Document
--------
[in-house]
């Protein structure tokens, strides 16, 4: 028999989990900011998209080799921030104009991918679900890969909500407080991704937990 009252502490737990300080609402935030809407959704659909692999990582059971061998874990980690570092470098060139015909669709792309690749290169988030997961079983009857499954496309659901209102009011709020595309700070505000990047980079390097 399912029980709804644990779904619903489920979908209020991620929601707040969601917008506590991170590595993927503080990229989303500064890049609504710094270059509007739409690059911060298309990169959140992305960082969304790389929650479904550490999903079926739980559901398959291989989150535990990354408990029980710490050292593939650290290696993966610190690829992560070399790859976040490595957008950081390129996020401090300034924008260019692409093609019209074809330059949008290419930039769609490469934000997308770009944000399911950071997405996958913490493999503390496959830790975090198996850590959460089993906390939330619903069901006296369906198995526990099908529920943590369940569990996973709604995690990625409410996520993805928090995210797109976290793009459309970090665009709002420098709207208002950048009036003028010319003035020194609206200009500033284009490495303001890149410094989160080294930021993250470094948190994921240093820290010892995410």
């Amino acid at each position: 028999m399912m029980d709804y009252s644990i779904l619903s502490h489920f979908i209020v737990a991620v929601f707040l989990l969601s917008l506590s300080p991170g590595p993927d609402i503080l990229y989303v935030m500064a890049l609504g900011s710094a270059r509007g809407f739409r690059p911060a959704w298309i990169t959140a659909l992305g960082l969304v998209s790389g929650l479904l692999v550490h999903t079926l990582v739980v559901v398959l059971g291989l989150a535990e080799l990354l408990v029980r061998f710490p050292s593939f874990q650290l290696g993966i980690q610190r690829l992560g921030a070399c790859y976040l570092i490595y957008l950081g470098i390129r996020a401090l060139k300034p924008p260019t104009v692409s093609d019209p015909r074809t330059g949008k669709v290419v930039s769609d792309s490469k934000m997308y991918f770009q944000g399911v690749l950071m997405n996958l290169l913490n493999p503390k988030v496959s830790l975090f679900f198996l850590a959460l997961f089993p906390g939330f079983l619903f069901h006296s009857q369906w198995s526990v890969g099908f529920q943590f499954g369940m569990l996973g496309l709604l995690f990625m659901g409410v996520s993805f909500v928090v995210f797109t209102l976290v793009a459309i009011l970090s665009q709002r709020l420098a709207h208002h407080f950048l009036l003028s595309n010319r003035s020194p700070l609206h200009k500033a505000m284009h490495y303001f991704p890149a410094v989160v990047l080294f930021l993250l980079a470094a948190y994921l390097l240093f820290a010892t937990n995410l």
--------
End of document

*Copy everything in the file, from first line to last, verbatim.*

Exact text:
[in-house]
């Protein structure tokens, strides 16, 4: 028999989990900011998209080799921030104009991918679900890969909500407080991704937990 009252502490737990300080609402935030809407959704659909692999990582059971061998874990980690570092470098060139015909669709792309690749290169988030997961079983009857499954496309659901209102009011709020595309700070505000990047980079390097 399912029980709804644990779904619903489920979908209020991620929601707040969601917008506590991170590595993927503080990229989303500064890049609504710094270059509007739409690059911060298309990169959140992305960082969304790389929650479904550490999903079926739980559901398959291989989150535990990354408990029980710490050292593939650290290696993966610190690829992560070399790859976040490595957008950081390129996020401090300034924008260019692409093609019209074809330059949008290419930039769609490469934000997308770009944000399911950071997405996958913490493999503390496959830790975090198996850590959460089993906390939330619903069901006296369906198995526990099908529920943590369940569990996973709604995690990625409410996520993805928090995210797109976290793009459309970090665009709002420098709207208002950048009036003028010319003035020194609206200009500033284009490495303001890149410094989160080294930021993250470094948190994921240093820290010892995410």
């Amino acid at each position: 028999m399912m029980d709804y009252s644990i779904l619903s502490h489920f979908i209020v737990a991620v929601f707040l989990l969601s917008l506590s300080p991170g590595p993927d609402i503080l990229y989303v935030m500064a890049l609504g900011s710094a270059r509007g809407f739409r690059p911060a959704w298309i990169t959140a659909l992305g960082l969304v998209s790389g929650l479904l692999v550490h999903t079926l990582v739980v559901v398959l059971g291989l989150a535990e080799l990354l408990v029980r061998f710490p050292s593939f874990q650290l290696g993966i980690q610190r690829l992560g921030a070399c790859y976040l570092i490595y957008l950081g470098i390129r996020a401090l060139k300034p924008p260019t104009v692409s093609d019209p015909r074809t330059g949008k669709v290419v930039s769609d792309s490469k934000m997308y991918f770009q944000g399911v690749l950071m997405n996958l290169l913490n493999p503390k988030v496959s830790l975090f679900f198996l850590a959460l997961f089993p906390g939330f079983l619903f069901h006296s009857q369906w198995s526990v890969g099908f529920q943590f499954g369940m569990l996973g496309l709604l995690f990625m659901g409410v996520s993805f909500v928090v995210f797109t209102l976290v793009a459309i009011l970090s665009q709002r709020l420098a709207h208002h407080f950048l009036l003028s595309n010319r003035s020194p700070l609206h200009k500033a505000m284009h490495y303001f991704p890149a410094v989160v990047l080294f930021l993250l980079a470094a948190y994921l390097l240093f820290a010892t937990n995410l």